Benjamin Metsch, 13, of North Andover, held a fundraiser for breast cancer research at Massachusetts General Hospital because he is happy to have his mom back.
When his mother, Renee Metsch, was diagnosed with breast cancer in 2017, Benjamin was 11. The diagnosis was a lot to take. During her treatment, Renee wasn’t her usual self. She had to dial back her daily routine to save energy so that she wouldn’t miss family activities with Benjamin and his dad, David.
“I wanted to raise money for breast cancer because of what my mom went through.”
But as months passed, Benjamin heard his mother compliment the “exceptional care” she received from Mass General Cancer Center clinicians. He watched her bravely face surgeries and chemotherapy, and over time, she grew stronger.
By the end of her successful treatment, Renee felt more like herself. She’d crank up the volume to her 80s music while making dinner and she and Benjamin would “kitchen-dance,” as they fondly call it.
Targeting Breast Cancer
For Benjamin, his mom’s cancer treatment is largely a distant memory. He is busy with middle school, religious school and several activities. He plays alto saxophone, basketball, soccer, does track and field and has his black belt in Tae Kwon Do.
When the time came to choose a bar mitzvah community project, Benjamin remembered when his family counted on Mass General. “I wanted to raise money for breast cancer because of what my mom went through,” Benjamin says. “I didn’t want that to happen to anyone else.”
Benjamin decided to hold a basketball tournament for middle school kids in his area. Renee helped him approach the Joseph N. Hermann Youth Center in North Andover. Its staff donated basketball courts and volunteers to coach, referee and run the event’s check-in. They also helped Benjamin advertise by hanging up posters.
Organizing an event like this meant that Benjamin became a member of Mass General’s BeCause community — individuals who raise funds to support the hospital by organizing and participating in events, social gatherings and online campaigns. Benjamin used resources from BeCause to set up an online event page to promote his basketball tournament.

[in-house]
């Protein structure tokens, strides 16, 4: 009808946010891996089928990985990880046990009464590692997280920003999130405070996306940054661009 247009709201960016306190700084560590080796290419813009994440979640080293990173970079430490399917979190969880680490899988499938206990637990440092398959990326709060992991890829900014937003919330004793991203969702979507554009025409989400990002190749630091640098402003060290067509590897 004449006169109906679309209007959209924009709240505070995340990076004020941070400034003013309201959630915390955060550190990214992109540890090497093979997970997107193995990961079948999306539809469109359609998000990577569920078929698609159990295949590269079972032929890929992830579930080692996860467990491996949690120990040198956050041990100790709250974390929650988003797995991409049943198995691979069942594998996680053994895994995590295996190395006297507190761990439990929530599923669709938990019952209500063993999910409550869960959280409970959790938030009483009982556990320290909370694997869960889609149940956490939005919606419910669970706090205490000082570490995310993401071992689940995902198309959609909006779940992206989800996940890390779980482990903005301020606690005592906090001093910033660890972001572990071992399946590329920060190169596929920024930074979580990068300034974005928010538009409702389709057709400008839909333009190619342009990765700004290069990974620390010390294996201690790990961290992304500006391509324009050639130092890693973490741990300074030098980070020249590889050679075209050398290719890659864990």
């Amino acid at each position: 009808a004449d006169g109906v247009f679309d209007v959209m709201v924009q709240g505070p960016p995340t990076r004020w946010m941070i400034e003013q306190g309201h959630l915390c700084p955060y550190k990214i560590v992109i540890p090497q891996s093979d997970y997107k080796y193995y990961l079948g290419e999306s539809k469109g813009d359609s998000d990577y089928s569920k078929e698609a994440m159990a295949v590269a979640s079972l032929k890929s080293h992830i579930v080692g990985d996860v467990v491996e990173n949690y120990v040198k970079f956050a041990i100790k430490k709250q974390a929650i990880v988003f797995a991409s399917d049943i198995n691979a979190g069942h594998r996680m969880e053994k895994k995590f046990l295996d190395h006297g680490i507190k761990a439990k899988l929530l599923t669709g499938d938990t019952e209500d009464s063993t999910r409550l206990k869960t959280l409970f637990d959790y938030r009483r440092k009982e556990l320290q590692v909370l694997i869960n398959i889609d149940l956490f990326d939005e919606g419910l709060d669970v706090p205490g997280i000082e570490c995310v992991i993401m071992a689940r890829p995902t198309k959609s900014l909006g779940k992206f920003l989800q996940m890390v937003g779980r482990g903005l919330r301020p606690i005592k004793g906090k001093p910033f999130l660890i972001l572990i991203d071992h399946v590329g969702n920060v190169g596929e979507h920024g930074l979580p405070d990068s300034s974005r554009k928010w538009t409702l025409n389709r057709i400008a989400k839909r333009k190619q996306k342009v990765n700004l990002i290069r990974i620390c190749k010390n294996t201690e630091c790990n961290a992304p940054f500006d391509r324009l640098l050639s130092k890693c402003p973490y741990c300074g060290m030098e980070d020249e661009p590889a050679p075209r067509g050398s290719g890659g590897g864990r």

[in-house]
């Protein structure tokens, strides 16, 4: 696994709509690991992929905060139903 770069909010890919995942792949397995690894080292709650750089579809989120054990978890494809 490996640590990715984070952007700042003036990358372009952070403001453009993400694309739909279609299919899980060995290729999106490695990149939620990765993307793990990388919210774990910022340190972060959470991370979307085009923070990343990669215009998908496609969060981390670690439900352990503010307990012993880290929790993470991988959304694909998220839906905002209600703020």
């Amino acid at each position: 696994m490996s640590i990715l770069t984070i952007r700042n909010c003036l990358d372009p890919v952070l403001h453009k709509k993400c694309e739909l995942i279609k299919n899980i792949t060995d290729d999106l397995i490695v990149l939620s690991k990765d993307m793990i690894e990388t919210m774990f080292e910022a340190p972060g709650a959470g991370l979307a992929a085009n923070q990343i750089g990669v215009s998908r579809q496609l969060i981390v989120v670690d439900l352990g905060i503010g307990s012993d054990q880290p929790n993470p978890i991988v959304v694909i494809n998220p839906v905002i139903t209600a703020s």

“It was exciting to see the kids being so enthusiastic. It was way more than we imagined it to be — more fun, more exciting, more profitable, more everything.”
Benjamin’s classmates joined the effort and formed teams of three to four. Each player paid a fee, which raised the bulk of funds. They sold snacks and held a 50/50 drawing.
On tournament day, Jan. 13, 2019, Benjamin’s closest friends were there. Word had spread, and other classmates came, too. “We had a lot of people, cheering the players on,” he says.
At the tournament, Renee wore her pink fleece and pink ribbon, as a sign of support for breast cancer. “It was exciting to see the kids being so enthusiastic. It was way more than we imagined it to be — more fun, more exciting, more profitable, more everything.”
Benjamin’s goal was to raise $200 for breast cancer research at Mass General. He far exceeded it, with $1,700. His family is considering whether to hold the tournament again next year. Renee’s breast cancer diagnosis was her second. As a younger woman, she had a different kind of breast cancer and also went through treatment at Mass General.
“I had all my same doctors,” Renee says. “I wasn’t happy to go through it again, but knowing I was being treated at Mass General, I felt safe and secure in my care.”
To learn more about how you can support the Mass General Cancer Center, please contact us.
For additional information about how you can hold a fundraiser for Mass General, please visit our BeCause website.